Shockingly, I was not invited to the invitation-only event. (although, it seems "nice" TV reporters, despite their station's webscript full of typos & errors - were invited)
But from the Tampa Bay Times' reporting, we learn there's a real solid core of prominent, influential, and wealthy Tampa leaders behind the effort. It was described as a "transformational" group.
I still wonder if an astute businessman like Stu Sternberg is going to all of a sudden commit hundreds of millions of additional dollars to a 30-year project just because Tampa business leaders give non-binding "commitments" to buying tickets and sponsorship deals for a few years. But what do I know?
I also have to point out the Times' lead anecdote in today's story: how CEOs like Vincent Cassidy (Majesty Title Services) used to regularly buy and distribute Rays tickets until they started going unused by the handful "about three years ago."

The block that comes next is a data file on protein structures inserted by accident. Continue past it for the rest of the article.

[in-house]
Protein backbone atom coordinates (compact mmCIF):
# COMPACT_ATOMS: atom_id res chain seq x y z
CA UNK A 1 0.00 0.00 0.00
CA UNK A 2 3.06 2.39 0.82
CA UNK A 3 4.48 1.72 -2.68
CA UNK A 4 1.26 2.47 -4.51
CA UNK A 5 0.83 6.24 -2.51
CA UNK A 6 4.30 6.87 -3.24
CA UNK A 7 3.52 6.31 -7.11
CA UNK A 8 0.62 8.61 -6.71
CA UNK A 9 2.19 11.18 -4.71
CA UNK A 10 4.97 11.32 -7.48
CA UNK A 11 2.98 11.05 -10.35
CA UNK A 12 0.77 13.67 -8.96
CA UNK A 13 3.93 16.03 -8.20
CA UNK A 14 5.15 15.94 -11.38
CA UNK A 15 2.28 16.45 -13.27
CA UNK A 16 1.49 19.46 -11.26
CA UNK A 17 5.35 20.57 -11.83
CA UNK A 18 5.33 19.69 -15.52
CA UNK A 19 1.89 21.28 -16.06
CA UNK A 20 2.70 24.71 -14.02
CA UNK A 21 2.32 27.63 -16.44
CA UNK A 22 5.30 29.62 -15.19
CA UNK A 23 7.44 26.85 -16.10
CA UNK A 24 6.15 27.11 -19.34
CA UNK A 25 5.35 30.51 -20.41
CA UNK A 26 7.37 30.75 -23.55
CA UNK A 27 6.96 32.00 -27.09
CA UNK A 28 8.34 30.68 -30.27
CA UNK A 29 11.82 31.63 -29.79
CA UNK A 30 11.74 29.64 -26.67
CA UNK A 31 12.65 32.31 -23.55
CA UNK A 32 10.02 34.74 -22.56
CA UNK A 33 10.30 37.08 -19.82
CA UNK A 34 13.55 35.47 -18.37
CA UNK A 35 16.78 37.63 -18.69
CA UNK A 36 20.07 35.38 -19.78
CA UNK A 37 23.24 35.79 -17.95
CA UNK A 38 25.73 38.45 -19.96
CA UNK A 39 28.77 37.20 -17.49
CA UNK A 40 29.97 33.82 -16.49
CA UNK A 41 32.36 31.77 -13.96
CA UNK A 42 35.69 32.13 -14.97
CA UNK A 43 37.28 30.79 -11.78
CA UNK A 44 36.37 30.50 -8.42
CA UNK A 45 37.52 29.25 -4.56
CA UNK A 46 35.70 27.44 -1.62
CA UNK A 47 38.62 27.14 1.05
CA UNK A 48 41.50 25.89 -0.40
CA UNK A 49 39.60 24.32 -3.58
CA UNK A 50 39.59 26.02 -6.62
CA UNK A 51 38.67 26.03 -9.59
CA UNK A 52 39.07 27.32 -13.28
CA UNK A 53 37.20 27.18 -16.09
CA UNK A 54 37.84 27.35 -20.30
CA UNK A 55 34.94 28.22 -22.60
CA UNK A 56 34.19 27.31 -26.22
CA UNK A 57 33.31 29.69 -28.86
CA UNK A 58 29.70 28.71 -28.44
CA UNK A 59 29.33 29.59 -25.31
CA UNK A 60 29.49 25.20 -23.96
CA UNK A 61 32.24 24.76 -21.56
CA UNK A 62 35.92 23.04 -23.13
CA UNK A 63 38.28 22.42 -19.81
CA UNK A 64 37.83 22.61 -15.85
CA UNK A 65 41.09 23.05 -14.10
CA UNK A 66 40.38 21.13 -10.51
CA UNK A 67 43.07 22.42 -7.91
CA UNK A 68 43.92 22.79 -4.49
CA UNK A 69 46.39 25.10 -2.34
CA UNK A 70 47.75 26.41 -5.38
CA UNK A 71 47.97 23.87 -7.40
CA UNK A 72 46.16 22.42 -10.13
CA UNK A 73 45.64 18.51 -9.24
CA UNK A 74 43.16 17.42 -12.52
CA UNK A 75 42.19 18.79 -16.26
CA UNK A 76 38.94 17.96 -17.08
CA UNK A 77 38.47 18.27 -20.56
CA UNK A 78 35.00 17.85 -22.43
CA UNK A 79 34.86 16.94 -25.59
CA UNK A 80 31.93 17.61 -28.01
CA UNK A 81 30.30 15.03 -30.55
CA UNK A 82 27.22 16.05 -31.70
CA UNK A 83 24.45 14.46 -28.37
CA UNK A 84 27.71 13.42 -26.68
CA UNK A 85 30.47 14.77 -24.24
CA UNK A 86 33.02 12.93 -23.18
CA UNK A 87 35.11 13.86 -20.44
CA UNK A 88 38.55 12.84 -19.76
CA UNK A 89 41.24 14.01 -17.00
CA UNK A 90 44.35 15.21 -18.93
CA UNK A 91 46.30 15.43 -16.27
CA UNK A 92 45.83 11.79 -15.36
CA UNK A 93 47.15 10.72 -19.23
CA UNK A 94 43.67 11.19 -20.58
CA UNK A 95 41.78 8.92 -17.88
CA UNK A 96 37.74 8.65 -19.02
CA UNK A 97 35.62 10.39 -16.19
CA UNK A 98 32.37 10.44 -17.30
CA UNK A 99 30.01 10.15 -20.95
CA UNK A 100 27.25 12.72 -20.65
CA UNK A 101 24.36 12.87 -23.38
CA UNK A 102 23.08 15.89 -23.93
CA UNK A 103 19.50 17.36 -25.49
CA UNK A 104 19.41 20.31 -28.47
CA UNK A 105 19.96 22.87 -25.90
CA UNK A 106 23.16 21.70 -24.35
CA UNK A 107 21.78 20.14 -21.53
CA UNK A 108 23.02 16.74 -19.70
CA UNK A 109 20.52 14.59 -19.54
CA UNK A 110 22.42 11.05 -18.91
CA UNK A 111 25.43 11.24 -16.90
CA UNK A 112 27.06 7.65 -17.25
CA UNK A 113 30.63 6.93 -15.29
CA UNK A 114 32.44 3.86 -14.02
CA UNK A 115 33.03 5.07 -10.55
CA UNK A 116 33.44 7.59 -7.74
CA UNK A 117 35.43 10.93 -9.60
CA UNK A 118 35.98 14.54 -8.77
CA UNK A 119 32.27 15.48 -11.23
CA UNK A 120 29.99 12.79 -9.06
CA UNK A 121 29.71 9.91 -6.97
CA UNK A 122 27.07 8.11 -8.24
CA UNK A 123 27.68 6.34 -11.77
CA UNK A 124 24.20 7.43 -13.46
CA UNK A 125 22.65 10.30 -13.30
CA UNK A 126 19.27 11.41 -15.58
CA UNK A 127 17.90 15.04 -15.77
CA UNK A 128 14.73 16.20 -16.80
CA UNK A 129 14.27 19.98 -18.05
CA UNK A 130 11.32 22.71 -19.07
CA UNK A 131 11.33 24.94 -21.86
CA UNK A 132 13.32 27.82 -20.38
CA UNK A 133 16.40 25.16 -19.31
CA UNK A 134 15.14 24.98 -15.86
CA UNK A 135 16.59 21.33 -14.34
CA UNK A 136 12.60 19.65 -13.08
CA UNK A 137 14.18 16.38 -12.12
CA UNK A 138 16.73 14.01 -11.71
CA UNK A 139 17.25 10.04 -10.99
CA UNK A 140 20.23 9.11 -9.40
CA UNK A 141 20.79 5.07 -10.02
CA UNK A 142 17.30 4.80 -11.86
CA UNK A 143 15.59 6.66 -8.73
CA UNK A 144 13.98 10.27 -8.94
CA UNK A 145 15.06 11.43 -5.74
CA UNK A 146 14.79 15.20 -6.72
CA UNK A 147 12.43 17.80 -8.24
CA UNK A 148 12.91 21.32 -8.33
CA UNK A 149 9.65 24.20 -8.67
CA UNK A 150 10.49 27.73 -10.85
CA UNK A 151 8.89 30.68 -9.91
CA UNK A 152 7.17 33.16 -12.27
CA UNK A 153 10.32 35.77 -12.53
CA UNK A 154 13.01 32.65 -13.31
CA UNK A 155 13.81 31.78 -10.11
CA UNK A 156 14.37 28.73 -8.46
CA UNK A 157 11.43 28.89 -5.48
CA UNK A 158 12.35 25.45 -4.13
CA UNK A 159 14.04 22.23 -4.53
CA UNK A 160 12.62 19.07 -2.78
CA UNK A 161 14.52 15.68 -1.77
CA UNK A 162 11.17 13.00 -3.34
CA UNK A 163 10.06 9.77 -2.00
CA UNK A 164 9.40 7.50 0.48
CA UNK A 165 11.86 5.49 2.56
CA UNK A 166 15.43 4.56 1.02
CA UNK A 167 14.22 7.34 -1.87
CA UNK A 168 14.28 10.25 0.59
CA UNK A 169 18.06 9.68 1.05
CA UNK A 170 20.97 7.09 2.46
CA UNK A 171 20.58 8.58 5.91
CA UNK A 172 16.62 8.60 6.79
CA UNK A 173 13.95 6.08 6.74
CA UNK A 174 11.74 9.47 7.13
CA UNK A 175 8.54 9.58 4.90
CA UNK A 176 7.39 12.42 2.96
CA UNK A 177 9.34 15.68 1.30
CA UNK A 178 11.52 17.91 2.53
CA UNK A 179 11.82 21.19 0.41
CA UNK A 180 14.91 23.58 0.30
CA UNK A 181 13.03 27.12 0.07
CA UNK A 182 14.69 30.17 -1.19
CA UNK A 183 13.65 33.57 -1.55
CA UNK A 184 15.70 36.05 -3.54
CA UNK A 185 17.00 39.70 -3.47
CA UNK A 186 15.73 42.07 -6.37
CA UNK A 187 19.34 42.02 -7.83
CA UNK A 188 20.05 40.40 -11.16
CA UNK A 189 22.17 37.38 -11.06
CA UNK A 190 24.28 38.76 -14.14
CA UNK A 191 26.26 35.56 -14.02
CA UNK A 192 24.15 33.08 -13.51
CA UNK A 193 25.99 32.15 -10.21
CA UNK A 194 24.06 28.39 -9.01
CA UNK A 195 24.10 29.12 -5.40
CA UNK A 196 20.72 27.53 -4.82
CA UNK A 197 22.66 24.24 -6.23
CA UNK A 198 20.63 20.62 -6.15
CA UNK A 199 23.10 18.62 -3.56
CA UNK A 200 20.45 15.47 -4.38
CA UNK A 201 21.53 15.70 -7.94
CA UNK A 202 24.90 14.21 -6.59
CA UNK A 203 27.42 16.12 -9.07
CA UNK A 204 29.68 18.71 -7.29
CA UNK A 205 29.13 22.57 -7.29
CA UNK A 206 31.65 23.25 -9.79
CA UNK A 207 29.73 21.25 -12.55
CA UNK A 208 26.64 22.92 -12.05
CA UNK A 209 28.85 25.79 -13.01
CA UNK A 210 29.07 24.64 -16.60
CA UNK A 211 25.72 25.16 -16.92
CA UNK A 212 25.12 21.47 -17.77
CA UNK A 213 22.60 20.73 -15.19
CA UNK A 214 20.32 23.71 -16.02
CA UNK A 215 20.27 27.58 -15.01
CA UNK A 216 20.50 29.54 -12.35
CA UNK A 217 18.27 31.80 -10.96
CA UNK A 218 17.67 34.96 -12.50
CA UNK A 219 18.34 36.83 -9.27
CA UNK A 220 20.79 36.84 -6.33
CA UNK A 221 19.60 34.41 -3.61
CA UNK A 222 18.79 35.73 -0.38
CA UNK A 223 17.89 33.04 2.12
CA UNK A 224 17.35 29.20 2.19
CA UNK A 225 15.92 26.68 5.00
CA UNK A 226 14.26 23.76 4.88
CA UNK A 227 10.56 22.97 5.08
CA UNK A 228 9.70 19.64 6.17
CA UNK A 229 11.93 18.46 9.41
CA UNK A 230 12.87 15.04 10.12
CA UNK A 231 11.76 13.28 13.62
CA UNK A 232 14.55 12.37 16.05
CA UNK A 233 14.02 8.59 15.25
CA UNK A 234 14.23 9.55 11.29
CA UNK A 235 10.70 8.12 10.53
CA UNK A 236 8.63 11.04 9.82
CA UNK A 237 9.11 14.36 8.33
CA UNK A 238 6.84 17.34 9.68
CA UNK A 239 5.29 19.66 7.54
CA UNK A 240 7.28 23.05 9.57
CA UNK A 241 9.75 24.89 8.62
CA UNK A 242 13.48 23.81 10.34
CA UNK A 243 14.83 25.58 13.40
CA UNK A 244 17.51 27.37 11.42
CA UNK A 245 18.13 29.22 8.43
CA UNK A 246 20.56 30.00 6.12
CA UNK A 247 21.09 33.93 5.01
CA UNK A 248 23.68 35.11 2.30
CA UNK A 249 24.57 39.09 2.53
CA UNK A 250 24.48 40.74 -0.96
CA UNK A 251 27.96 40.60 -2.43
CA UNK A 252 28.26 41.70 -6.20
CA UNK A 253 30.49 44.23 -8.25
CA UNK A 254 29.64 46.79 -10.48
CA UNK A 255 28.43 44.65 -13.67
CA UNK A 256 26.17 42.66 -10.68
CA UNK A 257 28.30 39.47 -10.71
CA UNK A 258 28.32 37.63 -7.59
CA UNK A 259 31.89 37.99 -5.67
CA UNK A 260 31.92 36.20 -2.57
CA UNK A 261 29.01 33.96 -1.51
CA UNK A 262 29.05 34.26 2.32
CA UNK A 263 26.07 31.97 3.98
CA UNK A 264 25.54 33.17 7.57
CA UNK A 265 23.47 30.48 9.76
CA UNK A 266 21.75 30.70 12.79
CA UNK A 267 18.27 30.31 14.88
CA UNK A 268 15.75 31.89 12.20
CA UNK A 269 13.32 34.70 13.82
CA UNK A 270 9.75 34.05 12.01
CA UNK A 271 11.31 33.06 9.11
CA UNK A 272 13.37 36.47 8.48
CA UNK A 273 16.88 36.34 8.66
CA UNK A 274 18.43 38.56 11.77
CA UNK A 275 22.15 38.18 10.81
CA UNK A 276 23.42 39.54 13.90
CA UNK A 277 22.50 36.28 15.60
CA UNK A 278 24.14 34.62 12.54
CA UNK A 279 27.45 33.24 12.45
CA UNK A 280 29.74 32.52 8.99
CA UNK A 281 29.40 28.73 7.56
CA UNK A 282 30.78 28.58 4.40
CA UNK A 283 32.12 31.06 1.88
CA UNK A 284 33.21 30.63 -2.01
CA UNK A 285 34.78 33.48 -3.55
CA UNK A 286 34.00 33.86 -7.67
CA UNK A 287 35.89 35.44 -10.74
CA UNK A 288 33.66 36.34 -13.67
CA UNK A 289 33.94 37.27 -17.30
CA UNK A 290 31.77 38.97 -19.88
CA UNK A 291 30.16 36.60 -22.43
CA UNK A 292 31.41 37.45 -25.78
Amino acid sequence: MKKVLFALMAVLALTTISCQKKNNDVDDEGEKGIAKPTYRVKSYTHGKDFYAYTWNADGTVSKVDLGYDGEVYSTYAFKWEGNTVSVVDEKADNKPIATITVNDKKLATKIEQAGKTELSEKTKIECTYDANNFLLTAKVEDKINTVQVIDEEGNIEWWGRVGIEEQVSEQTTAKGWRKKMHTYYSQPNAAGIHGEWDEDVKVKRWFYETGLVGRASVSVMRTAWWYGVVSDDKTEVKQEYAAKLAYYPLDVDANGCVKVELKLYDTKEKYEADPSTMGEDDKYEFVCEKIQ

On one hand, Cassidy says he'd re-invest in the Rays if there was a new product his clients and associates were excited to go to.
But on the other hand, he apparently didn't have huge trouble giving away tickets to Tropicana Field, all the way on the other side of that enormous bridge, just a few years back.
So did Tropicana Field all of a sudden become unbearable?
Did the Howard Frankland Bridge all of a sudden get longer?
Or did the Rays tarnish their product so much with their self-fulfilling gloom-and-doom prophecy that Tampa Bay residents no longer think its worth their time to visit the stadium? And if that's the case, are we really just spending $800 million to make the Rays cool again for some unknown period of time?
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